Reagents

LPS (E. coli 026:B6) and 1826-CpG DNA (5′-TsCsCsAsTsgsAsCsgsTsTsCsCsTsgsAsCsgsTsT-3′) were purchased from Sigma (St. Louis, MO) and TIB Molbiol (Berlin, Germany), respectively. YB-1 antibodies were obtained from Cell Signaling Technology (Danvers, MA) and Santa Cruz Biotechnology (Santa Cruz, CA). Actinomycin D (Act. D) and Trichloroacetic acid (TCA) were purchased from Sigma.

Retroviral transduction and RNAi production

HEK 293T cells were transfected with plasmids encoding VSV-G and Gag-Pol, as well as either shRNA for YB-1 or shRNA for GFP (Control). Thirty-six to forty-eight hours post-transfection, media containing viral particles were collected, filtered through a 0.45 µm membrane and incubated with RAW macrophages for 24 h. Cells were selected with puromycin. The shRNA sequence against YB-1 was annealed and subcloned into the pSUPER retroviral vector (Oligoengine, Seattle, WA) using the following primers: 5′-GATCCGGTCATCGCAACGAAGGTTTTCTCGAGAAAACCTTCGTTGCGATGACCTTTTTTGGAAA-3′ and 5′-AGCTTTTCCAAAAAA GGTCATCGCAACGAAGGTTTTCTCGAGAAAACCTTCGTTGCGATGACC-3′. The siRNA sequence against GFP, which was used as a negative control, was cloned using the following primers: 5′-GATCCGCAAGCTGACCCTGAAGTTCCTCGAGGAACTTCAGGGTCAGCTTGCTTTTTTGGAAA-3′ and 5′-AGCTTTTCCAAAAAAGCAAGCTGACCCTGAAGTTCCTCGAGGAACTTCAGGGTCAGCTTGCGG-3′.

ELISA and siRNA transfection

Cells were treated with 80 ng/ml LPS or 1 µM CpG-DNA for 12 h. The media were collected and mouse IL-6 and TNF-α levels were analyzed by ELISA according to the manufacturer's recommendations (BD Biosciences, San Jose, CA). BMDC were transfected (DharmaFECT; Thermo scientific, Rockford, IL) with either scrambled siRNA (Control) or YB-1 siRNA for 48 h. The siRNA sequences were as follows: YB-1 (5′- UCAUCGCAACGAAGGUUUUTT-3′, 5′- AAAACCUUCGUUGCGAUGATT-3′) and negative control (5′-UUCUCCGAACGUGUCACGUTT-3′, 5′-ACGUGACACGUUCGGAGAATT-3′).

Immunofluorescence assay (IFA)

For immunofluorescent staining, cells were fixed in 3.7% formaldehyde and permeabilized with 0.1% Triton X-100 prior to incubation with anti-YB-1 antibody and Alexa Fluor 488-conjugated secondary antibody (Life technologies, Carlsbad, CA). DAPI (4′, 6-diamidino-2-phenylindole) (Sigma) was used as a nuclear counterstain. Cells were imaged using a fluorescence microscope.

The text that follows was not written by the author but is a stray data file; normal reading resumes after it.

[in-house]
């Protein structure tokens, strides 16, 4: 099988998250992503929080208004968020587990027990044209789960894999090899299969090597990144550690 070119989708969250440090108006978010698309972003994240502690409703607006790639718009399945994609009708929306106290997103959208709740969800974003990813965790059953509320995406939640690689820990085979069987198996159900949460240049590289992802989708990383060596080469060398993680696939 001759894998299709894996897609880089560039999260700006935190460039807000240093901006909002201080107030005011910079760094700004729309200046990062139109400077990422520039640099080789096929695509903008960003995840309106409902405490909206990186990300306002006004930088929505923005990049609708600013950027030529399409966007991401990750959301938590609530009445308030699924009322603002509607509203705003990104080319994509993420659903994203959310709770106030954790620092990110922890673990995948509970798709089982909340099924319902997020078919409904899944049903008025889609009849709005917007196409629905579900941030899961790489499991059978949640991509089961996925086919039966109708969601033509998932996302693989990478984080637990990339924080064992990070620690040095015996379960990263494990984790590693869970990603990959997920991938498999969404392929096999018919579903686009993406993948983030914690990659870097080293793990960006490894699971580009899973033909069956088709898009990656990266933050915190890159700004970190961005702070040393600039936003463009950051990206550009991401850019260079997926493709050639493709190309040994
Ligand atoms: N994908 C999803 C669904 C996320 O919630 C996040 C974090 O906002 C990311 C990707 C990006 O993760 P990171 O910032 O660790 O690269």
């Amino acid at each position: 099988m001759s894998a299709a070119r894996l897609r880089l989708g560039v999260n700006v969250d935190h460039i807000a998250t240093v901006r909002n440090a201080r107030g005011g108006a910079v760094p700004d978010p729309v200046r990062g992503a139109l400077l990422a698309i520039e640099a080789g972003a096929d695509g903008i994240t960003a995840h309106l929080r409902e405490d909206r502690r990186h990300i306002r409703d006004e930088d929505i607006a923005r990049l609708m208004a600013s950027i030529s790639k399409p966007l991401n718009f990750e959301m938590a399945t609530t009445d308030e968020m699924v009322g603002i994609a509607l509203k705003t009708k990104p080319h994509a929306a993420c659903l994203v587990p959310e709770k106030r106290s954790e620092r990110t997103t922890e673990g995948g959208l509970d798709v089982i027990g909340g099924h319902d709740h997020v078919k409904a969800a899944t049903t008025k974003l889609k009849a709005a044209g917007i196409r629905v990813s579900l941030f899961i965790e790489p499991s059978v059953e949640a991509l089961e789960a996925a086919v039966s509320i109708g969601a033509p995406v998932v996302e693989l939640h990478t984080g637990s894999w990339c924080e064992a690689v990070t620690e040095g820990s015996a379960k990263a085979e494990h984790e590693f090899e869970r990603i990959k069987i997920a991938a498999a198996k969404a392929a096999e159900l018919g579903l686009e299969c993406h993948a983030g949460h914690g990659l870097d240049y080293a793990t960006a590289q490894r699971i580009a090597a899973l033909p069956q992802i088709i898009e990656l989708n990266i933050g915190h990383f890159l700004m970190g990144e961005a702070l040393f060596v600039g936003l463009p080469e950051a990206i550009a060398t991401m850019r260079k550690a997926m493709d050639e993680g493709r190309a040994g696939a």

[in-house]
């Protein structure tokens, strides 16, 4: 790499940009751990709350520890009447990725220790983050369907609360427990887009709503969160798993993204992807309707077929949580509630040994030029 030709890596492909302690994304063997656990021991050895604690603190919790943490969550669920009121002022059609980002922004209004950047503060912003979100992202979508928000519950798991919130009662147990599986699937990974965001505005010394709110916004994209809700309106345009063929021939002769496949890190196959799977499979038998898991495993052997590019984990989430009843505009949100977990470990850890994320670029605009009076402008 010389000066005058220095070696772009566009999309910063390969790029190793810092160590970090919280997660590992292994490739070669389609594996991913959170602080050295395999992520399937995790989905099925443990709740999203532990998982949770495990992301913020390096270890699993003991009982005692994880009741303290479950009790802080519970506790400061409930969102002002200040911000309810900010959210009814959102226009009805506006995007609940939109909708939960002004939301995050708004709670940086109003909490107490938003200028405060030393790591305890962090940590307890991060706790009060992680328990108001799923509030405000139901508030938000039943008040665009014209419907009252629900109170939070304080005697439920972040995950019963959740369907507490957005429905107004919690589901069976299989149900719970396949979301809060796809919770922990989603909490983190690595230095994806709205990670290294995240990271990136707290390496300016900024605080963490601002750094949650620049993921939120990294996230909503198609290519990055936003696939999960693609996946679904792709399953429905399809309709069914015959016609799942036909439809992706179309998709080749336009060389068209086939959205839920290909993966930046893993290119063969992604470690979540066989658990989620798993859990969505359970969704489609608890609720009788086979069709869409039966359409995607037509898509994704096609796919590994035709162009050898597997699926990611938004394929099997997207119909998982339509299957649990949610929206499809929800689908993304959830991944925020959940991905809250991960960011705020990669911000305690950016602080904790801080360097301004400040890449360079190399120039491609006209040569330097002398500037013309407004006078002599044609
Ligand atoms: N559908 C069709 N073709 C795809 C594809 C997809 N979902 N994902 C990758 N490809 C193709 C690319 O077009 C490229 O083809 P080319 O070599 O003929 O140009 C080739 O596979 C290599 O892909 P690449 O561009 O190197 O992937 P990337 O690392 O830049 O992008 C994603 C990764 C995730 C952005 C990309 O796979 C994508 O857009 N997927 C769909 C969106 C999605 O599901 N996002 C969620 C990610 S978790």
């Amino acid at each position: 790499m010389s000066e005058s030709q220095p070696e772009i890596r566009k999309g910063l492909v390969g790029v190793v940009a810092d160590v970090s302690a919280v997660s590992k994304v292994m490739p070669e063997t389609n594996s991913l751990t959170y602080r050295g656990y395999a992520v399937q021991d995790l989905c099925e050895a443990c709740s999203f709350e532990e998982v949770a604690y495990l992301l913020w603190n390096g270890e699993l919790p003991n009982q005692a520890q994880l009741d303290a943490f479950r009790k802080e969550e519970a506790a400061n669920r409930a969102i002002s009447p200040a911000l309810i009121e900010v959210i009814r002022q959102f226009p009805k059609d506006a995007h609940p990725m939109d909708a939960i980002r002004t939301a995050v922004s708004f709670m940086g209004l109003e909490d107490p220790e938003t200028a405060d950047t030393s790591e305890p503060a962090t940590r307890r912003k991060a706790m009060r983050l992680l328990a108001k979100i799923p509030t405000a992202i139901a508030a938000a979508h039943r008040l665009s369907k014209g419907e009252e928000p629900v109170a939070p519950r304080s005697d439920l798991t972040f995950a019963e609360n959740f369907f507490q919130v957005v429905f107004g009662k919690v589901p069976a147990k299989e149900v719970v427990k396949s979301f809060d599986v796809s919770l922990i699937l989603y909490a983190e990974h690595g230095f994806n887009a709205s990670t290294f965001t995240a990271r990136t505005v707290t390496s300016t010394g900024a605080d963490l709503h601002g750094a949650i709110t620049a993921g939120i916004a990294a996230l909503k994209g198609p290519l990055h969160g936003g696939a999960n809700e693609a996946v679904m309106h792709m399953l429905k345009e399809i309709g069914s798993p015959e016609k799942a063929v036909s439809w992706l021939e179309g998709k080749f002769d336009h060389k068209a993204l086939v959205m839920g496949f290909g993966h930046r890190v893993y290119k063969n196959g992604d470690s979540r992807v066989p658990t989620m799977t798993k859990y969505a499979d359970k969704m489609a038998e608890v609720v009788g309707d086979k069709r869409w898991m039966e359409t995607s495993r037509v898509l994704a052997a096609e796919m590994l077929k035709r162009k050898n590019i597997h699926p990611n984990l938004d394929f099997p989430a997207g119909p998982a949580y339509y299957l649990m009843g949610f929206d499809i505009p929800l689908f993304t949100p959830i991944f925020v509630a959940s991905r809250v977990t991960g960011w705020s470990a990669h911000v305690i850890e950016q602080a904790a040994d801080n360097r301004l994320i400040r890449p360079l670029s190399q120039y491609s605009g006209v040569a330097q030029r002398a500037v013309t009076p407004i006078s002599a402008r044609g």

RNA Immunoprecipitation (RIP assay)

Cytosolic fractions were isolated from macrophages expressing YB-1-GFP using a hypotonic buffer containing 10 mM HEPES, pH 7.9, 15 mM MgCl2, 10 mM KCl, 0.05% NP-40, protease inhibitor cocktail (Roche, Mannheim, Germany), and 100 units of RNase inhibitor (TaKaRa, Otsu, Japan). After incubation with anti-GFP antibody and protein G-Sepharose beads (Sigma), samples were washed with ice-cold RIP buffer (150 mM KCl, 25 mM Tris-Cl, pH 7.4, and 0.5% NP-40) and RNA was extracted using an RNA purification kit (GeneAll, Seoul, South Korea) according to the manufacturer's instructions.

Purification of YB-1 protein

Macrophages stably expressing YB-1-GFP were lysed with 1% NP-40 with protease inhibitor cocktail (Roche) for 30 min. Lysates were incubated with anti-GFP antibody (Roche) at 4°C overnight. After incubation with protein G-Sepharose beads (Sigma) for 1 h, samples were washed twice with ice-cold 0.1% NP-40. Then beads containing YB-1-GFP were incubated with 10 µl reaction buffer at 37°C for 2 h and purified.

Exonuclease or Exoribonuclease activity assay

The single-stranded oligonucleotides (21mer; Cosmo Genetech, Seoul, South Korea) and Poly-A tail RNA (12 mer; Bioneer, Seoul, South Korea) were end-labeled with [α-32P] ATP (Perkin Elmer, Waltham, MA) using T4 polynucleotide kinase (Thermo Scientific) at 37°C for 1 h and then heat inactivated at 75°C for 10 min. Purified YB-1 proteins were incubated with labeled oligonucleotides (30 pmol) or poly-A tail RNA (30 pmol) in a reaction mixture containing 10 mM Tris-HCl pH 8.0, 5 mM MgCl2, 50 mM KCl, 10 mM DTT, and 40 units of recombinant RNase inhibitor (TaKaRa) at 37°C for 2 h. The reactions were terminated by adding 2× loading buffer (90% formamide, 10 mM EDTA, 0.1% Xylene cyanol, 0.1% bromophenol blue) and boiling at 95°C for 1 min. After vortex and gentle centrifugation, samples were separated on a 15% polyacrylamide 7 M urea gel in TBE buffer at 70 V for 90 min and dried at 60°C for 1 h. Dried gels were exposed to film.